for Viola and Guitar
Duration 5'50"

Music player

A tombeau is a musical memorial, a work written by one composer in honor of another.  In the case of the late Medieval composer Solage, we know very little about him, not even his first name.  We presume that he flourished in the last decades of the 14th century and was among the most prolific composers of his generation, even though only ten pieces have survived bearing his name.  Before the invention of printing, the copying of manuscripts was of paramount importance for the preservation of music.  Solage was likely associated with the luxurious court of the Duc of Berry, whose patronage of the arts included not only the sumptuous Book of Hours which bears his name, but also the musical manuscript known as the Chantilly Codex, which contains all of Solage’s known works and is an importance source for music of this period.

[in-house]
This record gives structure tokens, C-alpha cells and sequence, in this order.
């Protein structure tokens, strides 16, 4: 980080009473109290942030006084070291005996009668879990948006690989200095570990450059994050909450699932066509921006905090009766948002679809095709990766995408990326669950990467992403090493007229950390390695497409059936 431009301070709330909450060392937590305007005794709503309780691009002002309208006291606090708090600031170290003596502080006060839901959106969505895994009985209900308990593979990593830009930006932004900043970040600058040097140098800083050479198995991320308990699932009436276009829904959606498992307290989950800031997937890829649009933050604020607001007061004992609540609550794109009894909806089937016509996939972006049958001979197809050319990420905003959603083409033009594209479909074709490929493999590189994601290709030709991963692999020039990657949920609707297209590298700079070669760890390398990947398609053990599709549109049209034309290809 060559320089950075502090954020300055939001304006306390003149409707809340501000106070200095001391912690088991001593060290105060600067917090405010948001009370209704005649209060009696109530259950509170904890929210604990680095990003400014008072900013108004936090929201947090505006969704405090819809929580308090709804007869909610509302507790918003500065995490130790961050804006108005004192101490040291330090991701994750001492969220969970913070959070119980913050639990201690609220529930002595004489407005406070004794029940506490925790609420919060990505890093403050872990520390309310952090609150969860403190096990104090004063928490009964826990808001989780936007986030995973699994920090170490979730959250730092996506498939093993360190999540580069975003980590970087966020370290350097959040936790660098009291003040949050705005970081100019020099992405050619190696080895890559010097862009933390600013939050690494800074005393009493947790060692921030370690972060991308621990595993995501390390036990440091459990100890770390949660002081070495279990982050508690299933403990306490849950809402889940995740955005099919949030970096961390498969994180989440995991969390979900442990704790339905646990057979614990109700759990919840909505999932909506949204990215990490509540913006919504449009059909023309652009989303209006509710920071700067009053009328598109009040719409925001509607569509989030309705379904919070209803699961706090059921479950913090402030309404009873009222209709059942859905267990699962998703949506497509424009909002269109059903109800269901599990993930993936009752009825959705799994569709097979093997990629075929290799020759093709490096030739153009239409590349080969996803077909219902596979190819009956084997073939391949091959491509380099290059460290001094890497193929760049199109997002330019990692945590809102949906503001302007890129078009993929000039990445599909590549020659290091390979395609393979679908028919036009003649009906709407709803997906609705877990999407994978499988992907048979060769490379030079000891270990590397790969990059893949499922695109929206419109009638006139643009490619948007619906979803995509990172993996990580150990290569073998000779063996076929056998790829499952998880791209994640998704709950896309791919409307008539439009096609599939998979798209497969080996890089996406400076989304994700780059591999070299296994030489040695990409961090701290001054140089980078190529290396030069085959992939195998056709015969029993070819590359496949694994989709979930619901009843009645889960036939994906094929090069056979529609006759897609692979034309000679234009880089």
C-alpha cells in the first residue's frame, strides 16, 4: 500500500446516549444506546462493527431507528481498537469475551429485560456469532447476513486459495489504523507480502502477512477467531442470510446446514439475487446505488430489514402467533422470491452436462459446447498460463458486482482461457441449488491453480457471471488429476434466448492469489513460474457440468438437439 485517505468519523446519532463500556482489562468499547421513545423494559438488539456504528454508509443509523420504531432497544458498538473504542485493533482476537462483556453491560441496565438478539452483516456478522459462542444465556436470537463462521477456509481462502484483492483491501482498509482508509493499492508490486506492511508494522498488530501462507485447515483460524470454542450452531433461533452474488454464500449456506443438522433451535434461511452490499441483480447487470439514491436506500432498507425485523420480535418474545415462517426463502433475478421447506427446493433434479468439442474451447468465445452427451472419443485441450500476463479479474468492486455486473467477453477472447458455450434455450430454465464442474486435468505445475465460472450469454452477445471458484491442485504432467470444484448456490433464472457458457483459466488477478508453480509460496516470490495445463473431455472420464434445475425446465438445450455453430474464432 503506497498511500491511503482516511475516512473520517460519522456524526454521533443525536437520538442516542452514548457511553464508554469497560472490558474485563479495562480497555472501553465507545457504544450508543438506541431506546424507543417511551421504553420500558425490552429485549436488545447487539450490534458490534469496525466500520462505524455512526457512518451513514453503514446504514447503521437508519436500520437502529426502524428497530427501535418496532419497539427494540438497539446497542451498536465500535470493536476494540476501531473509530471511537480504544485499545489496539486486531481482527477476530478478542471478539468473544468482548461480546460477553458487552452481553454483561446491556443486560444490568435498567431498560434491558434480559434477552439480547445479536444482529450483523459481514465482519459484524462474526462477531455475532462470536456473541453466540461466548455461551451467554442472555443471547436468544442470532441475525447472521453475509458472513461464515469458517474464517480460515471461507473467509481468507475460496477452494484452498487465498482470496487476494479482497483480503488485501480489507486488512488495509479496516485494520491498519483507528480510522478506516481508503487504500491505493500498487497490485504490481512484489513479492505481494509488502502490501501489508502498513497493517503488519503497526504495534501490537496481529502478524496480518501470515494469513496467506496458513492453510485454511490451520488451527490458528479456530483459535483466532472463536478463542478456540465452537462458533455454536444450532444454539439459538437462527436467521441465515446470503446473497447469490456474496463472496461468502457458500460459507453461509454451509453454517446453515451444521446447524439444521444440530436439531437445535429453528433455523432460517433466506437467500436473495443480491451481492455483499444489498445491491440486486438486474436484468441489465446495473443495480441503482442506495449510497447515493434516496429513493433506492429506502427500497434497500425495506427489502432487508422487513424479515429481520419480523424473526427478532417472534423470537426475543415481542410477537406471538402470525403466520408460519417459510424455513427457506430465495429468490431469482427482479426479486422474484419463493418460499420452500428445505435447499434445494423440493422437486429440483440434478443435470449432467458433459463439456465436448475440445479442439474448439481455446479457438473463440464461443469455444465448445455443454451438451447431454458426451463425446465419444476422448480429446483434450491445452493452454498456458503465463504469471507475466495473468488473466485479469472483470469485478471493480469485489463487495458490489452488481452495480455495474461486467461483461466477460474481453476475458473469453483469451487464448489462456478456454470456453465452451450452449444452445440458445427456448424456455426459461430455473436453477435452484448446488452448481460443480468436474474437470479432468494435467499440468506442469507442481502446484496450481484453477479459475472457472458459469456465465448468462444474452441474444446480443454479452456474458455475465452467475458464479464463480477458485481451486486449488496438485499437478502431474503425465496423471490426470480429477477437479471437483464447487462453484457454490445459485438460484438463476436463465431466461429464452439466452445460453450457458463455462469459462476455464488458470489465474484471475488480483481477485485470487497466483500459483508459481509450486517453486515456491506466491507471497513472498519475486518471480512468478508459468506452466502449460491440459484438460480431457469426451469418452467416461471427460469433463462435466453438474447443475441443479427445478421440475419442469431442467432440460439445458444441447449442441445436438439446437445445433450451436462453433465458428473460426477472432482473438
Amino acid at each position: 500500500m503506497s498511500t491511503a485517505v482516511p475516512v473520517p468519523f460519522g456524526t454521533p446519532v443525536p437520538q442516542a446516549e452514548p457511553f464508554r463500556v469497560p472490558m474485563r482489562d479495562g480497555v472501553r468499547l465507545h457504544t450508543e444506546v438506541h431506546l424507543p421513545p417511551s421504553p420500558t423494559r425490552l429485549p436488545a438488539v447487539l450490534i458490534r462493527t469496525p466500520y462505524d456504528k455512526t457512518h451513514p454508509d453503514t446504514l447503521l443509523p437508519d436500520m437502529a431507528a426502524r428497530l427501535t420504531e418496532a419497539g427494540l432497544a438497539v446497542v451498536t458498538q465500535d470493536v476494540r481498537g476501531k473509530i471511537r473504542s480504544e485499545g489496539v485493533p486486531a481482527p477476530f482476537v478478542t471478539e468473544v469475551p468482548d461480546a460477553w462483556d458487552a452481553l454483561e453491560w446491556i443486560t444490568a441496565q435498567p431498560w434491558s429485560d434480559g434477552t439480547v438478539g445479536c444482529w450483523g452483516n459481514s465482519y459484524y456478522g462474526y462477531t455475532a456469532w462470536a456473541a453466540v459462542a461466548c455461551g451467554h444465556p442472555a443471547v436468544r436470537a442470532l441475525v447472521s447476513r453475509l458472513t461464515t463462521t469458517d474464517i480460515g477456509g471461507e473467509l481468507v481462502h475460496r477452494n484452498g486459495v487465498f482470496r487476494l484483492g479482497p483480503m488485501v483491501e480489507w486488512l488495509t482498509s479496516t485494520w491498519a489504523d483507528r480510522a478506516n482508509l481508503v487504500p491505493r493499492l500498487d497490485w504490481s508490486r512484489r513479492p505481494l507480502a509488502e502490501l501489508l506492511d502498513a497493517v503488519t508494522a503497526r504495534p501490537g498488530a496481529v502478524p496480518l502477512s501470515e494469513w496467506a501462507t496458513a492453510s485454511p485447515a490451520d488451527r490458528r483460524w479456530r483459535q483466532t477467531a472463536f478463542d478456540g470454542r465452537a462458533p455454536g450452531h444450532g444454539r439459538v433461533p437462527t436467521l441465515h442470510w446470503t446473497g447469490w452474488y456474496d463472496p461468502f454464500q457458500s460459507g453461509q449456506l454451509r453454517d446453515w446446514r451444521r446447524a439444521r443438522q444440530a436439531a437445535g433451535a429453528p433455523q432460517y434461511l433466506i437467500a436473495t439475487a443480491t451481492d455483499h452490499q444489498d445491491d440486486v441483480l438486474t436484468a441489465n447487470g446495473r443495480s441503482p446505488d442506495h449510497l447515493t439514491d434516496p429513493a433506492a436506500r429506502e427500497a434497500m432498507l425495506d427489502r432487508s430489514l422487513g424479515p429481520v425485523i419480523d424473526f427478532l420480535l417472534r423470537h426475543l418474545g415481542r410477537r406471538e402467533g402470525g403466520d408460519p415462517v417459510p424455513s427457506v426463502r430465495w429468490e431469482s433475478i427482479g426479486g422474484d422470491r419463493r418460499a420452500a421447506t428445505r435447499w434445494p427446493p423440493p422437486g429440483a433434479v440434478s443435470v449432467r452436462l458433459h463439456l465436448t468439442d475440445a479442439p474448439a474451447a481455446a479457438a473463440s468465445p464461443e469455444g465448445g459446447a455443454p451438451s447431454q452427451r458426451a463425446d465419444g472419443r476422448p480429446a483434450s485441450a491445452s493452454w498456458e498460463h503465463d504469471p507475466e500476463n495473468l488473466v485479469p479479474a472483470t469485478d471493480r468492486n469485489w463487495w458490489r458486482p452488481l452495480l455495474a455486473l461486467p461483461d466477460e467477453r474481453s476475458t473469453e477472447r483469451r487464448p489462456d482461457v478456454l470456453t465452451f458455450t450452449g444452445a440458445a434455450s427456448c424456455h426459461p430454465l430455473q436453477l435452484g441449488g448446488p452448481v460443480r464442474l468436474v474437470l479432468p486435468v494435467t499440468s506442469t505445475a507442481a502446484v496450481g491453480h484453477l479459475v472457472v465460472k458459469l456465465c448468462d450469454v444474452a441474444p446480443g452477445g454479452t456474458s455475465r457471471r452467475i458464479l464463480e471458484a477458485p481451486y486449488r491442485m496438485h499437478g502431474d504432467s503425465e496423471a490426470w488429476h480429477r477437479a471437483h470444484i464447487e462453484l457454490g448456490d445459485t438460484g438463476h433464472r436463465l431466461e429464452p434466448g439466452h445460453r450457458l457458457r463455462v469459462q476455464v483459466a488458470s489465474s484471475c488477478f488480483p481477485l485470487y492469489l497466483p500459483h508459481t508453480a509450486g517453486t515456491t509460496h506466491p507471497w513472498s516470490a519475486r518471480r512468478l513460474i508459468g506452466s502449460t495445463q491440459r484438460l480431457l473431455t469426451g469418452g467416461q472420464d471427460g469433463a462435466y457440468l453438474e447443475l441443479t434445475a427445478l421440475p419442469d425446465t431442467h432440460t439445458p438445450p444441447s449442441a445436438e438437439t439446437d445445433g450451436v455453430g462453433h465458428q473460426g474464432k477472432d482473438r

The music from the period between the death of Machaut in 1377 and the rise of the Renaissance style 50 years later was described as the “ars subtilior” or “more subtle art” for its complexities of harmony and rhythm.  Tombeau de Solage captures the spirit of the ars subtilior in the guitar part, while the viola plays fragments and variations of a melody by Solage, “Fumeux Fume par Fumée.”  The song’s text contains elaborate punning on the similarities (in French) between the words for smoking and madness, and may have been written for the Ordre des Fumeux (club of smokers).